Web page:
THERE was one common theme between customers taking advantage of a “protected” shopping hour yesterday – relief.

As supermarkets enforce rationing and pictures show increasingly empty shelves, for older people in the community their regular shop has become a stressful ordeal.

Their thanks, then, go to the chain Iceland, which has introduced a Wednesday morning golden hour from 9am til 10am exclusively for the elderly and vulnerable.

From 10am until 11am elderly shoppers are given priority, although anyone is welcome.

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“This is fabulous, absolutely super”, said Sheena Mitchell, 77.

“It’s a wonderful thing to do and it means you won’t be fighting with everybody else.

“I find that in the shops you just can’t get the things you went out for. I just want the ordinary hand wash but there isn’t any left – you wonder what people were using before.”

Mrs Mitchell lived through rationing and said the lack of consideration between then and now is marked.

She added: “We were much more considerate, more caring for one another to make sure everyone had a bit of what they needed.

“I’m just upset more than anything that my church is closed. Even in war time we were still able to go to church.”

Mars Douglas was shopping for himself and his wife after a poor experience in another local supermarket where it was “absolute pandemonium”.

The 74-year-old said: “There was a queue right round the shop to try and pay – so busy and crowded.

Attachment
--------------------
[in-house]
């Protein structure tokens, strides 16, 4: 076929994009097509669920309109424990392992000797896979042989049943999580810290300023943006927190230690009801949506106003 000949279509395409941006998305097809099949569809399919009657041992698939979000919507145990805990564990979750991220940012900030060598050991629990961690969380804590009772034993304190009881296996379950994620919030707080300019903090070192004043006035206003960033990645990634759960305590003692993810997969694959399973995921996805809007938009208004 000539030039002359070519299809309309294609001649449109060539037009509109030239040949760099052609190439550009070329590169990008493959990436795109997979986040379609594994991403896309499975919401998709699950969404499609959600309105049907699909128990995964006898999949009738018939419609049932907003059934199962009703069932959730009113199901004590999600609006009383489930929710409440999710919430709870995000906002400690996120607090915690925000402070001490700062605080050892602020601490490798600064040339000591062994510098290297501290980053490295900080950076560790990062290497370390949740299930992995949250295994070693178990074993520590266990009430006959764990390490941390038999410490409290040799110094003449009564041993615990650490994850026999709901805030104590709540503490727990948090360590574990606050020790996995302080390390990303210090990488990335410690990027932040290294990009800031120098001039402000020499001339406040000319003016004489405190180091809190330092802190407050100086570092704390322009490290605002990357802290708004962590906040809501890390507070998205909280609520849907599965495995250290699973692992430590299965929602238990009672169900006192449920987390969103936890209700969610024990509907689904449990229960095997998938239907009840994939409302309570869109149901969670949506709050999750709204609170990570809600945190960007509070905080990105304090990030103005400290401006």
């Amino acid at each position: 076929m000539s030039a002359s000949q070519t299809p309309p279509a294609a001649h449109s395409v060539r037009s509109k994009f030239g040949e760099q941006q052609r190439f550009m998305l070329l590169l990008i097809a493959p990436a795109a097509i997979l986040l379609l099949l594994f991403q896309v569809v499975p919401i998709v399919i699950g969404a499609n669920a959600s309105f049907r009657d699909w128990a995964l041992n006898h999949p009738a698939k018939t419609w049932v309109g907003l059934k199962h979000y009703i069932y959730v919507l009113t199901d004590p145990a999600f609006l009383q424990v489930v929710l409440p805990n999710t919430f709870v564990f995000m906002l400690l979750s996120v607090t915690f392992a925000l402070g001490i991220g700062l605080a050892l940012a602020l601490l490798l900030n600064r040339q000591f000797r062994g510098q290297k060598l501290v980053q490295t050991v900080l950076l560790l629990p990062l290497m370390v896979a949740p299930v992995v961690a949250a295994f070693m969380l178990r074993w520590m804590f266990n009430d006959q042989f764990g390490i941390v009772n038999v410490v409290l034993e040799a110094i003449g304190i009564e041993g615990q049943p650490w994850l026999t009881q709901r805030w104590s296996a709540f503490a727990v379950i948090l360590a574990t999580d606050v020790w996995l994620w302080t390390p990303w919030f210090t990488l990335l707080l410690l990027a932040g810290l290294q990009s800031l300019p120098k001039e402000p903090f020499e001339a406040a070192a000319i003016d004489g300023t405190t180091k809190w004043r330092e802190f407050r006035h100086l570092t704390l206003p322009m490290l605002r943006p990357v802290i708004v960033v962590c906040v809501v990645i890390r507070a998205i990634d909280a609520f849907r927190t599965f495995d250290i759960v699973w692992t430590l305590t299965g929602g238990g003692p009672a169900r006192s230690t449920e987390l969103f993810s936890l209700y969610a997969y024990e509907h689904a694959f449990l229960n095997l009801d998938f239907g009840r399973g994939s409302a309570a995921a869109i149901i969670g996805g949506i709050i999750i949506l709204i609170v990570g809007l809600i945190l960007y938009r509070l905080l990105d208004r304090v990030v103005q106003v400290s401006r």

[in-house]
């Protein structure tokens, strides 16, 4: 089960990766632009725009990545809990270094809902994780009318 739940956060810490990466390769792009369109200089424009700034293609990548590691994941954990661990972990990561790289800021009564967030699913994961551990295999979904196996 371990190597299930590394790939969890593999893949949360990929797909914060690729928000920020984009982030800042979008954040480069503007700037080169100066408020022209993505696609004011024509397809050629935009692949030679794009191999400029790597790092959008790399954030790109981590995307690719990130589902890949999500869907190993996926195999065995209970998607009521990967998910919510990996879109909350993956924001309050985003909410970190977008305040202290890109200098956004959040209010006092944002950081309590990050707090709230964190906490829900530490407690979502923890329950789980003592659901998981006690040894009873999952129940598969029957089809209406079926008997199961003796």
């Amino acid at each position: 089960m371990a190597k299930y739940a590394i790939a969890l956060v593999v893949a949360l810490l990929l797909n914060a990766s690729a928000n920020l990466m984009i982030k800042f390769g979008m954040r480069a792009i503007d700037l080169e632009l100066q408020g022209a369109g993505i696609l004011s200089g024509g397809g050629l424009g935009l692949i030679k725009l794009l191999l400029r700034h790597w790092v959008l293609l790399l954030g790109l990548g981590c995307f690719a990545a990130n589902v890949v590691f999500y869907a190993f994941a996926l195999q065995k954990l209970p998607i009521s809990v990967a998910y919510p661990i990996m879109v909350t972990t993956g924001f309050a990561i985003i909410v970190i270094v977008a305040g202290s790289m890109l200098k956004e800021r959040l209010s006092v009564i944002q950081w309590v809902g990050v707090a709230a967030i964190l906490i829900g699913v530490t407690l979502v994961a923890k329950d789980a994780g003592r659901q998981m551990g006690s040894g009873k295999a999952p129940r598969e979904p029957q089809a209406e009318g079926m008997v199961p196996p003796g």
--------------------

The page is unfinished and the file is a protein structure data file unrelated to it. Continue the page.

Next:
“It’s difficult to say if people are buying to stock up for a month but it certainly looks like people are planning ahead for some time with the amount of things they are buying.

“Pasta and toilet paper are impossible to get hold of – who knows what people are doing with it all. It’s just the two of us at home so we don’t need nearly as much and I am taking a pragmatic approach to the coronavirus situation and using common sense.

“I’ll definitely come back here for my shopping and I really hope other supermarkets follow suit.”

Margaret McGettigan has been at home for several months after fracturing her spine but is finally able to come out in a wheelchair with help from her daughter.

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Mrs McGettigan is the full-time carer for her other daughter and says she has struggled to get adequate supplies of wipes and hand sanitiser, which her daughter requires for her care needs.

She said: “Some of these people have gone too far, haven’t they?

“It is great what Iceland has done, there’s been no shoving or pushing and the staff have helped me very well.

“There was plenty of toilet paper, but we only took what we needed and left the rest for other people – and that’s what everyone should be doing.”

Carol McNicol, 72, is worried about what the future holds for the over-70s after suggestions the Government might enforce a lockdown of senior citizens. She said: “I can’t stand this panic buying going on.

“I went to a supermarket in Clydebank and it was very bad. I said to a staff member that I had never seen it as bad and they said that the same people were turning up every day to stock up on things – it’s absolutely crazy. We were meant to go down to visit my son in Manchester at the weekend but my other son said he didn’t want us travelling by train.

“My grandson phoned to say, ‘Gran, we are so sad you’re not coming to see us,’ and I thought, ‘Don’t cry, don’t cry or I’ll cry.’

“If I have to stay in I will go completely nuts, I really need to get out for fresh air, even if it’s just a short walk. But I’m hoping it’s not going to come to that.”